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Epstein-Barr Virus Serology

Alias: EBV

Discipline: Clinical Microbiology

Test information: Epstein-Barr virus (EBV) is the aetiological agent of infectious mononucleosis. For first line investigations in typical cases consult the Haematology laboratory for a Paul Bunnell test and differential full blood count. In the presence of negative results and clinical suspicion of infectious mononucleosis, collect a convalescent specimen one or two weeks later for repeat testing. Also consider testing for HIV, CMV IgM, CMV IgG and Toxoplasmosis. In some cases, at the end of the acute phase of infectious mononucleosis, isolated anti-VCA/EA IgG antibodies may be encountered with a drop in anti-VCA IgM antibodies and late appearance of anti-EBNA IgG antibodies.

Availability: Available locally during routine hours: 08:45 - 17:15.

Turnaround Time: 4 Days

Specimen Type(s)
  • Blood;
Other Acceptable Specimen Type(s)
Specimen Container - Adult
  • Gold Top SST BD;
Specimen Container - Paediatric
  • N/A;
  • Epstein-barr Virus Nuclear Antigen-1 IgG antibodies;
  • Epstein-barr Virus Viral Capsid Antigen IgG antibodies;
  • Epstein-barr Virus Viral Capsid Antigen IgM antibodies;
Part of a test profile?
Volume (min) of sample to be sent to laboratory
Patient Preparation, Sample Handling and Transport
  • Minimum-clotting time 30 minutes.
  • Specimens should be transported to the laboratory as soon as possible.
  • Outside of normal hours samples should be refrigerated (2 °C to 8 °C).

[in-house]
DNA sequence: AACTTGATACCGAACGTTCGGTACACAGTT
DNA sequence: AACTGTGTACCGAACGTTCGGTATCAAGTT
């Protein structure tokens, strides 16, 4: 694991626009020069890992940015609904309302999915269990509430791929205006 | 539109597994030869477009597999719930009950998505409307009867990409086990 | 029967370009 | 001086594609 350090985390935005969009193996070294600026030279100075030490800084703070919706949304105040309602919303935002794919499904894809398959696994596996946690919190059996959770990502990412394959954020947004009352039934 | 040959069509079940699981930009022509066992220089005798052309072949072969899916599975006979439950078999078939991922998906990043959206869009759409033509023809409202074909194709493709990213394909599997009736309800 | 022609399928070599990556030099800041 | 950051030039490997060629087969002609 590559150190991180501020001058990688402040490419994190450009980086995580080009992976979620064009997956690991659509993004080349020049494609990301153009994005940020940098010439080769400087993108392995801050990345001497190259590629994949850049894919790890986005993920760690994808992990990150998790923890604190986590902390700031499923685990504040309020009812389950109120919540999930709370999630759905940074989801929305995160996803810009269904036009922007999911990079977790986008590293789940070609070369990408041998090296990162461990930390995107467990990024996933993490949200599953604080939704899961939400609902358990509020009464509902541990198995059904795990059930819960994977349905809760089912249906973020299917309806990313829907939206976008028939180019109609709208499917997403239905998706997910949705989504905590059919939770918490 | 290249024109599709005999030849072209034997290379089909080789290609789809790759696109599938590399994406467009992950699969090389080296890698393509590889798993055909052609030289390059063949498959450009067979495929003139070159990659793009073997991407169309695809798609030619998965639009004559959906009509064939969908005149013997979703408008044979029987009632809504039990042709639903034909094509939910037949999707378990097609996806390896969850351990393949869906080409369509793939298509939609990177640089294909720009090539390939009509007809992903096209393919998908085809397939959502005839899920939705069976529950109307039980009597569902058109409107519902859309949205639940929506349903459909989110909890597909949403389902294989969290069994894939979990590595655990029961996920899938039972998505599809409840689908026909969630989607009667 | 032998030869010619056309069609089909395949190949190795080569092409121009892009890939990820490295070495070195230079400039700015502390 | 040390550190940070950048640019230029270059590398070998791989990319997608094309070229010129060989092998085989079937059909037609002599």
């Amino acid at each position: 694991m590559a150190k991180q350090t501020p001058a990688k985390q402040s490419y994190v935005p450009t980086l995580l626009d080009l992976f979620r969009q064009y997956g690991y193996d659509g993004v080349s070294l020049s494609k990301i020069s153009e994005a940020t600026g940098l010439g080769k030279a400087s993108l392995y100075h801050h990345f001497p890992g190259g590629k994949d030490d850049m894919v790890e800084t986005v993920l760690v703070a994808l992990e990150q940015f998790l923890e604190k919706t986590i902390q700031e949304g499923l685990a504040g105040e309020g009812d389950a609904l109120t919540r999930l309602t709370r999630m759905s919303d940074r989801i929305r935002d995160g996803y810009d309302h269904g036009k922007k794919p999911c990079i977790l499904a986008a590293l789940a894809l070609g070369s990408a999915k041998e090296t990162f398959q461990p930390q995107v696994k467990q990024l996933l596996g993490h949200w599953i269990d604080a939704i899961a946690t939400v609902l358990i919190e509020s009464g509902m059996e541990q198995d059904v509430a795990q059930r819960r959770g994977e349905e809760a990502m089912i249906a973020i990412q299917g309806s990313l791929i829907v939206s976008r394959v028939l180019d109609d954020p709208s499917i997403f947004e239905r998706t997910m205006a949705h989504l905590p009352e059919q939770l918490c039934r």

• Do NOT send grossly haemolyzed specimens (>500 mg/dL haemoglobin).
  • Do NOT send specimens with obvious microbial contamination.
Maximum add on time
Units and Reference Ranges / Interpretation
EBV VCA-IgM: Non reactive / Greyzone / Reactive
EBV VCA-IgG: Non reactive / Greyzone / Reactive
EBV EBNA-1 IgG: Non reactive / Greyzone / Reactive

Test may indicate:

  • Seronegative (no infection)
  • Early phase acute primary infection
  • Acute Primary Infection
  • Transient Infection
  • Past Infection

UKAS number
UKAS accredited test?

Performance has not been established using cadaver specimens.

Results should be used in conjunction with clinical impressions and the results of other tests. If results are inconsistent with clinical evidence, additional testing is suggested to confirm the result.

Heterophilic antibodies in human serum can react with reagent immunoglobulins, interfering with in vitro immunoassays. Patients routinely exposed to animal or to animal serum products can be prone to this interference.

Specimens from patients who have received preparations of mouse monoclonal antibodies for diagnosis or therapy may contain human anti-mouse antibodies (HAMA). Specimens containing (HAMA) may produce anomalous values when tested.

If you have any queries about a test or results interpretation please contact us.

Last updated: 30-05-2023